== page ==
Equally important, this conference will assist Vanuatu in meeting its international climate and climate change obligations, specifically those under the World Meteorological Organization. The Summit has provided an opportunity to undertake activities agreed to under the Global Framework for Climate Services, which Vanuatu is participating in.

The Agro-meteorology Summit and Climate Field School was implemented through funding provided by the European Union Global Climate Change Alliance funding and funding provided through the SPC-GIZ Vanuatu Climate Change Program. The Summit and Field School have continued the valuable work Vanuatu is undertaking to build resilience of our nation’s agriculture and food gardens.

26) Heavy Rain Leaves Roads In Fiji’s Western Division Underwater
Lautoka City heavily affected

By Repeka Nasiko

SUVA, Fiji (Fiji Times, May 28, 2013) – Heavy rainfall was experienced over the Western Division yesterday affecting businesses, schools and transportation in some parts of the region.

According to the weather office, the slow moving trough of low pressure that lay towards the west of the group had caused downpours over most parts of the division with Lautoka City and the outer islands affected the most.

Roads in Saru, Vuda and Lovu were inundated with floodwaters while authorities ensured that major routes were accessed by traffic.

Lautoka City Council special administrator Praveen Bala said floodwaters were to be experienced.

However, he said major access routes were still accessible.

[PIR editor’s note: Fijilive reported that some of the roads have since reopened as the water recedes.]

In a statement, the Fiji Roads Authority revealed it would be tough travelling for people in the Sugar City because of the adverse weather conditions.

The FRA stated that because of this, some roads may be impassable and would also halt road construction work until the water recedes.

Authority CEO Neil Cook confirmed that affected areas included Dhanus Rd, Saru Bridge (St Thomas), Saru Back Road, Lautoka Depot at Queens Rd, Navutu Flats and Dravuni St.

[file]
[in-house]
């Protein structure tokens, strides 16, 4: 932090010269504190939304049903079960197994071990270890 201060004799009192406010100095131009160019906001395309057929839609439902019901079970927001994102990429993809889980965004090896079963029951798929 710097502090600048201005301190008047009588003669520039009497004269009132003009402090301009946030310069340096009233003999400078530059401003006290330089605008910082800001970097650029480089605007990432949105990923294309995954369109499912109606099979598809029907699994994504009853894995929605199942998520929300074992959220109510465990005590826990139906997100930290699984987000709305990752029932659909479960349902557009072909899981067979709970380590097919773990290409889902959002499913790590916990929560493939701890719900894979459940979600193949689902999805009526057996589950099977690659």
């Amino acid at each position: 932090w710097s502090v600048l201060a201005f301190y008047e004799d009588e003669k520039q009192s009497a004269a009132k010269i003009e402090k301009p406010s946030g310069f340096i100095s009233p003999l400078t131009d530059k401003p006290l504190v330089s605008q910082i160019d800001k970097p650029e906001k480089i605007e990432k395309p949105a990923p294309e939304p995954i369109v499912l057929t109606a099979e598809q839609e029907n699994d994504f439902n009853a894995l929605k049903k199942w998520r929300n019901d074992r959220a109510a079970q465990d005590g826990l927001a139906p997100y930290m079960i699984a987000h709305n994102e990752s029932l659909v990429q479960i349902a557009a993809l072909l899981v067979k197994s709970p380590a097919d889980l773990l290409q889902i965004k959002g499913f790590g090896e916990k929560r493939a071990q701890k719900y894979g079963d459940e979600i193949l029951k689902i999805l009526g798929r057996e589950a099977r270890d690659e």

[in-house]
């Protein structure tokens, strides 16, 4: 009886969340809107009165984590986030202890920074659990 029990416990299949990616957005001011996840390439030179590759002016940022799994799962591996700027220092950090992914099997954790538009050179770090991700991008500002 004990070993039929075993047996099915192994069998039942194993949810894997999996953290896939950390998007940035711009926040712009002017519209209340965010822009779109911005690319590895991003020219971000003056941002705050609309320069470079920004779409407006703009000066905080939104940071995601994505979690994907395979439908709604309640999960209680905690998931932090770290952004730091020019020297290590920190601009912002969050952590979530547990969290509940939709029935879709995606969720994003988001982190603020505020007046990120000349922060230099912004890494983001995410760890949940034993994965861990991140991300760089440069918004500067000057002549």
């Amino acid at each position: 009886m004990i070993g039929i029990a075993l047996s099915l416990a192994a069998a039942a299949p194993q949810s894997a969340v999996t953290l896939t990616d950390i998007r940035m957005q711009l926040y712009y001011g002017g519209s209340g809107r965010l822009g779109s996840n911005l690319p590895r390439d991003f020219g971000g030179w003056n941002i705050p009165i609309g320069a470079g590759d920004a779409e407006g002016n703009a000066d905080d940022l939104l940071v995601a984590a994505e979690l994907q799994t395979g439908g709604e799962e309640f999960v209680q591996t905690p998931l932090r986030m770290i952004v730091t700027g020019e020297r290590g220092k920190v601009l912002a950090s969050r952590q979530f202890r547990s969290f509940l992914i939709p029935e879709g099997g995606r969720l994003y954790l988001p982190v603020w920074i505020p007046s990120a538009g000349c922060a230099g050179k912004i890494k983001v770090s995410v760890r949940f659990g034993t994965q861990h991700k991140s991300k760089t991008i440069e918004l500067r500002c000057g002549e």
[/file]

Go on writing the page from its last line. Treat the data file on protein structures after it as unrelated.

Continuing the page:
He said all those sites were being monitored by FRA maintenance contractors Higgins.

Roadworks would commence in those areas once water receded.

Meanwhile, Mr Cook said high rainfall could be expected over the next 24 to 48 hours and drivers should take extreme care and not attempt flooded crossings.

Fiji Times Online:

27) Plans Set To Relocate Solomon Islanders Threatened By Sea Level Rise
Lord Howe, Sikaiana islanders to move to mainland Malaita

By Denver Newter

HONIARA, Solomon Islands (Solomon Star, May 28, 2013) – People of Malaita Outter Islands (MOI) in Sikaiana and Lord Howe will be relocated to two sites on the main land of Malaita.

This was confirmed by the Malaita provincial premier Edwin Suibaea in an exclusive interview with the Solomon Star in Auki yesterday.

Mr Suibaea said the proposed sites which have been identified to host the people from these two atolls are Afio in Small Malaita and Airahu sea-front in Central Kwara’ae.

The premier said provincial government has allocated Afio to host the Sikaiana people while Lord Howe people will relocate to Airahu.

Mr Suibaea confirmed that the province has already agreed on this relocation proposal and are anticipating the national government will step in to speed up this proposed plan to relocate the people from these two atolls as soon as possible who are currently facing imminent threats from rising sea level.

“These two sites have been identified by past successive governments and now we are working on implementing this proposal.”